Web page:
"The reality of life today means that you can’t always be there, and in fact you have to take that idea of that working space with you. Probably what’s going to happen in the future is that the desk becomes more a state of mind than an actual physical place." – Alice Twemlow, design critic.
My Desk, to use the capitalization and idea presented in this video, is the laptop I’m blogging this from. It’s a Toshiba Equium A100-299 to be precise, which I bought after some deliberation in the winter of 2007. It is the only computer I have chosen and bought myself (after growing up working on my dad’s cast-offs and technical experiments), and I’m reluctant to upgrade or replace it because it is just right. The keyboard never makes my wrists tired. The Firefox browser is full of extras like Readability, Feedly and TreeStyle. My blog platform, Windows Live Writer (the only good part of Windows Live IMO), includes locally stored blog post drafts and an archive of potential illustrations. TweetDeck looks better on this screen than the bigger one at work or the smaller one in my purse. I use the photographs I’m kind of proud of as desktop backgrounds. I’ve really settled down with this computer.
I love the idea of working from anywhere, and my netbook, Evernote and Gmail make that possible. Changing the scenery (moving from my apartment to a café or from one side of the university library to the other) usually helps me beat writer’s block or three-quarter curse.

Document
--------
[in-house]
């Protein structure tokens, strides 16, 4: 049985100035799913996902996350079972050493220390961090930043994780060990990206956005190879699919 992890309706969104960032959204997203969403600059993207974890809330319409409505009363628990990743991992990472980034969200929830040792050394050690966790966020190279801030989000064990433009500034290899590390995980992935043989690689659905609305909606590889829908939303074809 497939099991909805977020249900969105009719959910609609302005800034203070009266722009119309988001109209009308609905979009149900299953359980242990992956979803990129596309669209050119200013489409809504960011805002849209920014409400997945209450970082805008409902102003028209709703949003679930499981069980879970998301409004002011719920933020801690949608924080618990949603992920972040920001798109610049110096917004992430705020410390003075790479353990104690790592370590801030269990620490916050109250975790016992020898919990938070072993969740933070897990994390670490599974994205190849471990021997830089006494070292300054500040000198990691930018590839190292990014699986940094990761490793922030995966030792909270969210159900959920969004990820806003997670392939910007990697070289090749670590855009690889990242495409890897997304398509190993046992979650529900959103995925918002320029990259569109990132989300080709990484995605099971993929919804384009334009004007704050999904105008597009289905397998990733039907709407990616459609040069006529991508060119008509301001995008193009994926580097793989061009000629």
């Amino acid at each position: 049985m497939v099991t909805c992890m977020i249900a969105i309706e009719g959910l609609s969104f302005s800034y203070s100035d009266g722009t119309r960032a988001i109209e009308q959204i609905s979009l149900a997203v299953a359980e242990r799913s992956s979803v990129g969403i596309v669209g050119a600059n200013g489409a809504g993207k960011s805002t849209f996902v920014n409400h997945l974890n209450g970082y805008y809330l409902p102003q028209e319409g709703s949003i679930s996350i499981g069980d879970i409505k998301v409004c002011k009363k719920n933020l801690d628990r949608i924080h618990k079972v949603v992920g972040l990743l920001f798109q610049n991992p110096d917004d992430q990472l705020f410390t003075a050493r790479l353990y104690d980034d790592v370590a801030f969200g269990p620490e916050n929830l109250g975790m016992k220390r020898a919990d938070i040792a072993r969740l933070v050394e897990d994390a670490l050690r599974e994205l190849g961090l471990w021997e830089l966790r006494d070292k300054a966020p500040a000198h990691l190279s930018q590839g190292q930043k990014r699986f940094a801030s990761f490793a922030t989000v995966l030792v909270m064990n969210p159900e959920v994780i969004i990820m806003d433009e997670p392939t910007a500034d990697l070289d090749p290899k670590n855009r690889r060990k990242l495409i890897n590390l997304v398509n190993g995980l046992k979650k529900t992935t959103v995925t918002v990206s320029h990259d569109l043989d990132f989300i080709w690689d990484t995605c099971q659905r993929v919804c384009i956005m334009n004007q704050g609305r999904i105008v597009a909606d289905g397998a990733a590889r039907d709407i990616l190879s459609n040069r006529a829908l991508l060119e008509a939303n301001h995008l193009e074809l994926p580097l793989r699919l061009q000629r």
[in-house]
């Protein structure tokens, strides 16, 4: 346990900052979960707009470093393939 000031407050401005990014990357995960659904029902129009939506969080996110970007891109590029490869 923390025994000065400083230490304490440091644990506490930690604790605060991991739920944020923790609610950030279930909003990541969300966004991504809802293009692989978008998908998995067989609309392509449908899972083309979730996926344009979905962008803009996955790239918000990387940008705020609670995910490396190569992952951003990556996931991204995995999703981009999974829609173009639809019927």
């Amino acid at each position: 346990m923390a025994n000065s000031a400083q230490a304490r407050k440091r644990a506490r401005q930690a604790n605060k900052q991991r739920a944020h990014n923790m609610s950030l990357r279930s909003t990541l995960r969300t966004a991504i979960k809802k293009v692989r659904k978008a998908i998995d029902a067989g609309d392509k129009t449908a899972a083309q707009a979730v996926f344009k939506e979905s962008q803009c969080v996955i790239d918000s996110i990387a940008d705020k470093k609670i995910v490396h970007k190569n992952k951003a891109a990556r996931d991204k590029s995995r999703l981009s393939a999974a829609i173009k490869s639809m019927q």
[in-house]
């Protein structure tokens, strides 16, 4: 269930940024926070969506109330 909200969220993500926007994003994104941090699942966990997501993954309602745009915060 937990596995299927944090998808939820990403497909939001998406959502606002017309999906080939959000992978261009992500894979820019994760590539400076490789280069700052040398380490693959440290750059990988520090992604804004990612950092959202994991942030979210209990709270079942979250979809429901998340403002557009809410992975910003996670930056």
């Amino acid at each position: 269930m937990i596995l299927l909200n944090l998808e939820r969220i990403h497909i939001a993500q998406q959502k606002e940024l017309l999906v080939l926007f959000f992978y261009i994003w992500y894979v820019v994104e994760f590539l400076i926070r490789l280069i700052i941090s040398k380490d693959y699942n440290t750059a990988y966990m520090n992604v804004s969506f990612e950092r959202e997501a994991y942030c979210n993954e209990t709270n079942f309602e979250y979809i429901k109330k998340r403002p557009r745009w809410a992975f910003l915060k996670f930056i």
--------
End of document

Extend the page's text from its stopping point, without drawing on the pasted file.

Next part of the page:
However, the actual look of the physical workspace has never mattered to me that much. At work, the only real personalization of my desk is coincidental and functional: my big green Boston Globe mug, my Kindle, my notebook of daily to-do lists, all scattered around at random. The computer however, has to feel right, and the process of logging on to everything in the "right" order and arranging the programs I work with in their "right" places on my screens has become a routine I won’t mess with.
A friend who trained to be a chef in France taught me the importance of mise en place, literally "putting in place" your ingredients and tools before getting to work. The phrase comes from French kitchens, but setting up your workspace matters, whether you’re chopping onions, sharpening pencils or upgrading Firefox add-ons.
Related post: Multi-tasking and concentration